The biggest problem for the hotel industry is a demographic one

North Americans feel better about hotels than ever. The goodwill is unlikely to last: Future reservations

The Economist (Online); London (Jul 18, 2016).

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According to the survey, satisfaction is significantly higher among guests who are members of a hotel’s reward programme.

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The appeal of hotels is plateauing

J.D. POWER, a market-research company, has released the 2016 results of its annual hotel satisfaction survey for the United States, Canada and Mexico. At first blush, it seems a ringing endorsement of the hotel industry. Contentment among customers is at an all-time high, and has risen for four years in a row. But the report also contains some bad news. It is going to become increasingly difficult to impress guests with perks they have come to take for granted. The firm expects satisfaction levels to start tumbling in the coming years.

Patrons were once lured by amenities like free wireless internet and breakfast. Now, as Rick Garlick of J.D. Power told the travel website Skift, “they are no longer new and interesting.” Instead, he goes on, “Guests are asking, ‘what have you done for me lately?'”

The biggest problem for the hotel industry is a demographic one. According to the survey, satisfaction is significantly higher among guests who are members of a hotel’s reward programme. But while 66% of hotels’ baby-boomer clients are rewards members, and 56% of Generation Xers are, just 39% of millennial guests have signed up for a scheme.

“We’re finding that every succeeding generation seems to be less likely to be a member of a hotel rewards programme than the one before,” says Mr Garlick. “As we’ve seen across numerous industries that J.D. Power tracks, younger guests in particular are especially driven by the value proposition.”

Call it the Airbnb effect, perhaps. As another Gulliver recently reported, the use of Airbnb properties by business travellers around the world more than tripled last year. Partly, that’s because hosts have become better at catering for those on corporate trips. Partly, it’s because big companies have grown more comfortable with Airbnb as an alternative to the staid hotels of old. But largely, it’s because the travellers themselves want a more engaging experience than hotels typically offer. They want to stay in lively neighbourhoods rather than hotel districts, and to be able to cook meals if they are staying for more than a couple of nights. On a recent business trip, this Gulliver opted for Airbnb for that very reason–the prospect of six days of eating out seemed exhausting, time consuming and expensive.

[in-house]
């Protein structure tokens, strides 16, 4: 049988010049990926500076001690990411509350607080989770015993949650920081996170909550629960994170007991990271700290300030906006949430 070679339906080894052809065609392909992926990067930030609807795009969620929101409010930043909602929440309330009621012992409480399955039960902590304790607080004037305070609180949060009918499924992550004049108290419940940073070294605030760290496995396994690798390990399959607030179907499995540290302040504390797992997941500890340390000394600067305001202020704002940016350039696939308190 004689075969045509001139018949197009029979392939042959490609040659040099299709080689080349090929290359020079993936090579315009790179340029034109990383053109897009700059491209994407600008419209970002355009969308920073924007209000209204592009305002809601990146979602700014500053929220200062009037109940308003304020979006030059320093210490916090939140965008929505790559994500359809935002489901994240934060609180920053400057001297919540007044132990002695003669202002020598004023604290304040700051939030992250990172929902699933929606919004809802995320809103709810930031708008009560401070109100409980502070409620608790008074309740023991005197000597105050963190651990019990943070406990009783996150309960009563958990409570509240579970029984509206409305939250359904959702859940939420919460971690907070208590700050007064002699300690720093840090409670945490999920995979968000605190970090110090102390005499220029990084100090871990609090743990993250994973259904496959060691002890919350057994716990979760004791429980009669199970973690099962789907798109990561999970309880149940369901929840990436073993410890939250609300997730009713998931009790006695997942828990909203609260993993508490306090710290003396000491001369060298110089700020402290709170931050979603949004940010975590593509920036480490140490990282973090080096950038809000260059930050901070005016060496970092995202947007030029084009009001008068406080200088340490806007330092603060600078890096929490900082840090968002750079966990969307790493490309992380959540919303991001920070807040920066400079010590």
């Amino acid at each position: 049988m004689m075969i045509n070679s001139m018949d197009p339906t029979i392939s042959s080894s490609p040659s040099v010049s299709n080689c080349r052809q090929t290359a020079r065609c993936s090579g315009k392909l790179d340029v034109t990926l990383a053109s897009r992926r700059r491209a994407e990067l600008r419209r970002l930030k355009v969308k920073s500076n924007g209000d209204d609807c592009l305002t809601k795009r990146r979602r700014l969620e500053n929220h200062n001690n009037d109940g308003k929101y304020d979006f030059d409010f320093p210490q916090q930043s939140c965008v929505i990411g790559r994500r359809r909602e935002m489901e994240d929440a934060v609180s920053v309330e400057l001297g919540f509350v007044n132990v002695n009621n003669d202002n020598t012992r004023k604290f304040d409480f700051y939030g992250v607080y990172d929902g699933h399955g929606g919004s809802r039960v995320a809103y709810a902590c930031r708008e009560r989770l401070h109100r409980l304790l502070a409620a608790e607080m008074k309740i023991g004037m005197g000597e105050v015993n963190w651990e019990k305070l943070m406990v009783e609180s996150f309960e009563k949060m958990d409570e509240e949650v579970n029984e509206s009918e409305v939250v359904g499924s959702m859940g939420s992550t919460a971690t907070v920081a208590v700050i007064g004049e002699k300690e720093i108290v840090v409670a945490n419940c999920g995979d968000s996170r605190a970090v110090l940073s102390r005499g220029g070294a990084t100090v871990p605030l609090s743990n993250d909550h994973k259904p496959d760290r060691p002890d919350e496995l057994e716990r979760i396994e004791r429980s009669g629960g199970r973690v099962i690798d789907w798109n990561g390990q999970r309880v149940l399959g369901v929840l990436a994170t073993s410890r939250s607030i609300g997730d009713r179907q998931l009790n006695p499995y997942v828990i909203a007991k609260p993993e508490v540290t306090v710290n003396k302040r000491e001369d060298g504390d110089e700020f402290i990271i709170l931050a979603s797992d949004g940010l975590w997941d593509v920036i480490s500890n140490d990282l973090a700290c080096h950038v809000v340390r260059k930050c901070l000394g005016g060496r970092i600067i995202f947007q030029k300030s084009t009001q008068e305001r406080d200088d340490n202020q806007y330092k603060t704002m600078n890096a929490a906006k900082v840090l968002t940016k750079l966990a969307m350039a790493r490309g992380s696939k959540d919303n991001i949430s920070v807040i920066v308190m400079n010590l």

That may be why the appeal of hotels is plateauing, and the perks they offer seem less exciting. (What is tempting about a free hotel breakfast of Danishes and cold cereal out of a dispenser when you can cook omelettes in your own kitchen?) Likewise, Airbnb can offer greater value for an equally satisfying stay. According the J.D. Power survey, the increase in overall hotel satisfaction was small this year, and the increase in satisfaction on the matter of cost more minuscule still.

Still, among traditional hotels, there remain favourites and less-than-favourites. The Ritz-Carlton was the most beloved luxury hotel group for the second consecutive year, earning the highest score in the survey’s 20-year history. It was trailed by Four Seasons and JW Marriott, with the Grand Hyatt and W Hotels receiving the lowest luxury scores. Omni got top marks among “upper upscale” hotels for the second year running, with Kimpton in second and Sheraton at the bottom. Hilton Garden Inn was the top choice among upscale hotels.

The three most important hotel amenities, according to guests who took the survey, are free wi-fi, breakfast and parking. And while Airbnb has made inroads in these areas, traditional hotels probably still think they have an edge there. For now, at least.

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